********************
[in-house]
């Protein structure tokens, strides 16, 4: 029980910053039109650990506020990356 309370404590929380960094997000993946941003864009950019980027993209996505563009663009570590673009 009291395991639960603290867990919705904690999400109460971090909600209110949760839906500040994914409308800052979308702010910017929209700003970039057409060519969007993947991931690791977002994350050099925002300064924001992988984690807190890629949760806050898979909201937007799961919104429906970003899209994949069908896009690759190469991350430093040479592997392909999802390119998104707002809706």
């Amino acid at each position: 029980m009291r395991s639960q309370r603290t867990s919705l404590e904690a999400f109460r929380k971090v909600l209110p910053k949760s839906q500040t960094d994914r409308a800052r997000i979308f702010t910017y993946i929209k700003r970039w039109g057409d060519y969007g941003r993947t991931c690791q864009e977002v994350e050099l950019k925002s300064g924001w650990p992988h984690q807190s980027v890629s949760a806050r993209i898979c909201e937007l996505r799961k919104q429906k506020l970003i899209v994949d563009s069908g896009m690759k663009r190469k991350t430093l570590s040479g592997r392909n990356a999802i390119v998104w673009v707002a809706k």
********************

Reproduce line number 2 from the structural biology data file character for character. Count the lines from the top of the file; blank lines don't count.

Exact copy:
């Protein structure tokens, strides 16, 4: 029980910053039109650990506020990356 309370404590929380960094997000993946941003864009950019980027993209996505563009663009570590673009 009291395991639960603290867990919705904690999400109460971090909600209110949760839906500040994914409308800052979308702010910017929209700003970039057409060519969007993947991931690791977002994350050099925002300064924001992988984690807190890629949760806050898979909201937007799961919104429906970003899209994949069908896009690759190469991350430093040479592997392909999802390119998104707002809706």